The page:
The financial office was too important in the medieval borough to be simply part of the bureaucracy. Borough revenue was the lifeline by which the fee farm was paid annually and the town's liberties were thus preserved; and by which the inevitable and rising expenses of a developing administration were defrayed. Presumably some accounting system was part of the administrative arrangement from the first, but there does not seem to have been a specialised financial officer at that point. To suggest, as Wodderspoon does, that the collectors of local custom instituted in Ipswich in 1200 were actually chamberlains is to stretch the evidence too far; not they, but the bailiffs, were primarily responsible for this income reaching the Exchequer in the shape of the fee farm - as indeed the instituting ordinance implies. Most probably the executive was initially the accounting officer in our other towns too. The earliest borough account known from Lynn (1271/2) is that of the mayor; chamberlains are first mentioned in 1295. Norwich's first financial officer appears in 1293, without official title, handling revenues other than those which went towards the fee farm, for which the bailiffs accounted; this system was maintained throughout the fourteenth century and was reflected in the establishment of sheriffs in 1404 to deal with the fee farm. At just the same period as in Lynn and Norwich, financial officers made their first appearance (1291) in Yarmouth, in the form of keepers of the pyx (the chest containing the town treasury); their importance is suggested by the fact that the few whose names are known were former bailiffs. Again it seems that they handled only a portion of the revenues, the bailiffs and muragers dealing with others; reorganisation of finances seems to have eliminated the keepers before the end of the reign of Edward II. In Maldon too bailiffs were the accounting officers up until the mid-fifteenth century. Chamberlains were introduced in 1404, consequent to the increase in administrative activity brought about by the 1403 charter; they were created to relieve the bailiffs of some of their more routine duties.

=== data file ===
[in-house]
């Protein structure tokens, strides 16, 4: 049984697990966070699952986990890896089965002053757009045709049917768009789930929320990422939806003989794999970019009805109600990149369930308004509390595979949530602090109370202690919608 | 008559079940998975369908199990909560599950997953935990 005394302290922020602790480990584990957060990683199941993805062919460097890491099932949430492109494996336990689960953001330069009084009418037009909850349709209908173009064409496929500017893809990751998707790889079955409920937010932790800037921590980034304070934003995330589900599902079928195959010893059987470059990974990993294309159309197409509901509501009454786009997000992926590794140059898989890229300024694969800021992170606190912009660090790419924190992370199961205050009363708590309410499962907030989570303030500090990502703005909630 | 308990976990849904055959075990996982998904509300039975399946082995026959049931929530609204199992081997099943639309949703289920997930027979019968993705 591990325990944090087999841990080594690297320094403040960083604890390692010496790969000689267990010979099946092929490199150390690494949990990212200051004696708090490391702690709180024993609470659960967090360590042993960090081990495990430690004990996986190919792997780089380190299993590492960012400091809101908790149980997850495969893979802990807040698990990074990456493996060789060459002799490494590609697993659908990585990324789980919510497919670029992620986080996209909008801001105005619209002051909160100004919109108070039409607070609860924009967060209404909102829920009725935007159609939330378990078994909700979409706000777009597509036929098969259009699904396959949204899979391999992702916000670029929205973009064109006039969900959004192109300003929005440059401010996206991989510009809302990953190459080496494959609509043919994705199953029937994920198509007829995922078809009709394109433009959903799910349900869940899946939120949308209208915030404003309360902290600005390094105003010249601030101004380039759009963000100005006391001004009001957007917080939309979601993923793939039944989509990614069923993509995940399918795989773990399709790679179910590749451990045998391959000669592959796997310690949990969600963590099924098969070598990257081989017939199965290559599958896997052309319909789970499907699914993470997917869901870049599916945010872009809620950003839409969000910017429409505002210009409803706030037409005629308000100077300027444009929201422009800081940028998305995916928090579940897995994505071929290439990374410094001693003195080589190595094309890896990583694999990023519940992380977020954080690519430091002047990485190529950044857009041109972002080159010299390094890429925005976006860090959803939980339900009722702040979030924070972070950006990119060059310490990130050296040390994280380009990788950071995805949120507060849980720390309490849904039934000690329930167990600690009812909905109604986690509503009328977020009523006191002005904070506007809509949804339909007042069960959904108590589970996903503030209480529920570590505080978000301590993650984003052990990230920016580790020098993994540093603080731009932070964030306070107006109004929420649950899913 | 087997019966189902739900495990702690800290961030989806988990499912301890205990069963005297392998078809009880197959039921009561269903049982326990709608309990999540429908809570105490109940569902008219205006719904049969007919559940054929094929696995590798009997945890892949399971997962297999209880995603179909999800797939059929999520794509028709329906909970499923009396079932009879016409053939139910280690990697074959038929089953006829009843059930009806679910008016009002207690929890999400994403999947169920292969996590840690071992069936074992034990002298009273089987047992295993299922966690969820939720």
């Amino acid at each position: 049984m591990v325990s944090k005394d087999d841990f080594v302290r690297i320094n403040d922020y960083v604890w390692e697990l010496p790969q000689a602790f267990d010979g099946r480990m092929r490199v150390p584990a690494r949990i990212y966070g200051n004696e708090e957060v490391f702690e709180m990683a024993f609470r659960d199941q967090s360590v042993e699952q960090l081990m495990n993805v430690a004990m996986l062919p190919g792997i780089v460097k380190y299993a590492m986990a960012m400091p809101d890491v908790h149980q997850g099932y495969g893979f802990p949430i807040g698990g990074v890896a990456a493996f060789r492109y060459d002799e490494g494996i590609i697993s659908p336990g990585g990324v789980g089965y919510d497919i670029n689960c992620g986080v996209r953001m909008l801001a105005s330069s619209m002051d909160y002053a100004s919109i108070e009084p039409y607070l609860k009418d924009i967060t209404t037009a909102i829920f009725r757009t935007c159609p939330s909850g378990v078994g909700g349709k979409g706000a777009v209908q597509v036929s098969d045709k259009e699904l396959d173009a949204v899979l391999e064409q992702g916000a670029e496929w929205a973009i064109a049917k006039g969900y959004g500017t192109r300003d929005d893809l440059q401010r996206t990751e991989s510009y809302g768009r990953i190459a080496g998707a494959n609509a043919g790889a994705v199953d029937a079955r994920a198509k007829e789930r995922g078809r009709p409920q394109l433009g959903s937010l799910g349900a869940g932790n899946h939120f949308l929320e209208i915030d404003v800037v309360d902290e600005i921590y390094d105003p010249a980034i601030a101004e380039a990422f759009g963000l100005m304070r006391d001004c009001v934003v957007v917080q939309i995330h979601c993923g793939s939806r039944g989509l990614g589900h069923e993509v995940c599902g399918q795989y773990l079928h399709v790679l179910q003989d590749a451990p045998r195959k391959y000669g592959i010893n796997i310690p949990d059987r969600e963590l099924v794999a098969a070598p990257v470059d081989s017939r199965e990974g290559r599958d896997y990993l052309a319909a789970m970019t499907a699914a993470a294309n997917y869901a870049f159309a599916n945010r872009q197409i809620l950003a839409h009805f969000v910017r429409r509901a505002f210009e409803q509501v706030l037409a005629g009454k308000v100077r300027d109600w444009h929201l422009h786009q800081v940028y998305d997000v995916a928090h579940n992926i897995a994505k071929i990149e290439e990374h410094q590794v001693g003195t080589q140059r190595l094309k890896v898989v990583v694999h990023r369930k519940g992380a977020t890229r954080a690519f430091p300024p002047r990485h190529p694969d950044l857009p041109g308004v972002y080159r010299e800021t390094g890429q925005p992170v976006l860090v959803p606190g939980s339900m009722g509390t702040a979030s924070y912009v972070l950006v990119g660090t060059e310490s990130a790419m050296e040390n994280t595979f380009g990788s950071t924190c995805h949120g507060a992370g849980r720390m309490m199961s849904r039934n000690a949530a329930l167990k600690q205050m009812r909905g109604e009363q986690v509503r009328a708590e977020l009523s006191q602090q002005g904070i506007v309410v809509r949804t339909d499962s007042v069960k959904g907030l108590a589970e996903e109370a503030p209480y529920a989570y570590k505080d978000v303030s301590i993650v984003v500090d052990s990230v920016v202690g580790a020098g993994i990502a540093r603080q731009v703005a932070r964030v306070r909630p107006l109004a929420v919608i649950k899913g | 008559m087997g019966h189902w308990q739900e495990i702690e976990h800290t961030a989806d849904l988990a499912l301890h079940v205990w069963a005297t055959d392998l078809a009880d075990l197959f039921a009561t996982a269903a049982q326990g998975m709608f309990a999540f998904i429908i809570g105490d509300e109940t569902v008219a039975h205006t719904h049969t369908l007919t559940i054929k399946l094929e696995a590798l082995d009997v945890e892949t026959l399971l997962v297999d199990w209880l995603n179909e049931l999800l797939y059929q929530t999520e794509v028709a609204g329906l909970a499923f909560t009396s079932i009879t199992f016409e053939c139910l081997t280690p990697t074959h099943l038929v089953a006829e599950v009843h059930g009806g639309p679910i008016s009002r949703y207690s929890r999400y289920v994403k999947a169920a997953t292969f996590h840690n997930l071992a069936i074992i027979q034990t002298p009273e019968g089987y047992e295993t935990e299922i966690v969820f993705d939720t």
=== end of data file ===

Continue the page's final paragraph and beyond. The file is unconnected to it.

Financial officers had no formal or visible influence over the borough's financial policies. They were required to make payments at the executive's command; they were forbidden to deny such command or to pay out any monies on their own initiative, unsupervised. Yet they were not mere functionaries, but watchdogs over the executive in its receipt and spending of community funds; the coroner does not seem to have been considered a sufficient check on misuse of executive power. Financial officers were often instituted in connection with administrative reforms. They were a key feature of the Ipswich reforms of 1320, directed largely against ballival greed and embezzlement. Chamberlains were to be elected annually to have receipt of all town revenues and payment of expenses (salaries were especially mentioned), to be present when the bailiffs performed any duty involving a financial transaction, and to draw up counter-rolls in the town court to prevent tampering with that record of fines and amercements. Ipswich's chamberlains seems to be an entirely new office; although the town's undated, but ancient, custumal refers to untitled persons performing camerarian duties, the reference has the appearance of an addition to the main capitula and the tenor reminds us of the circumstances of 1320. The receivers of Colchester, later known as chamberlains, arose out of that town's 1372 reforms, again the result of complaints of financial maladministration by the bailiffs. And the substitution of two chamberlains for two of Yarmouth's four bailiffs, in 1426, was also part of a reorganisation consequent to popular discontent. Even in Norwich and Lynn there are indications of the watchdog role of the chamberlains. In the former the earliest reference to officers of this title is in a chapter of the city custumal, perhaps the product of complaints c.1326 of unjust taxation; the chapter assigns them a role in tax collection henceforth. At Lynn, ordinances insisted that only the chamberlains receive borough revenues, which they were immediately to put under lock and key in the treasury (1342), and prohibited the mayor from having possession of any community funds unless received from the chamberlains (1448).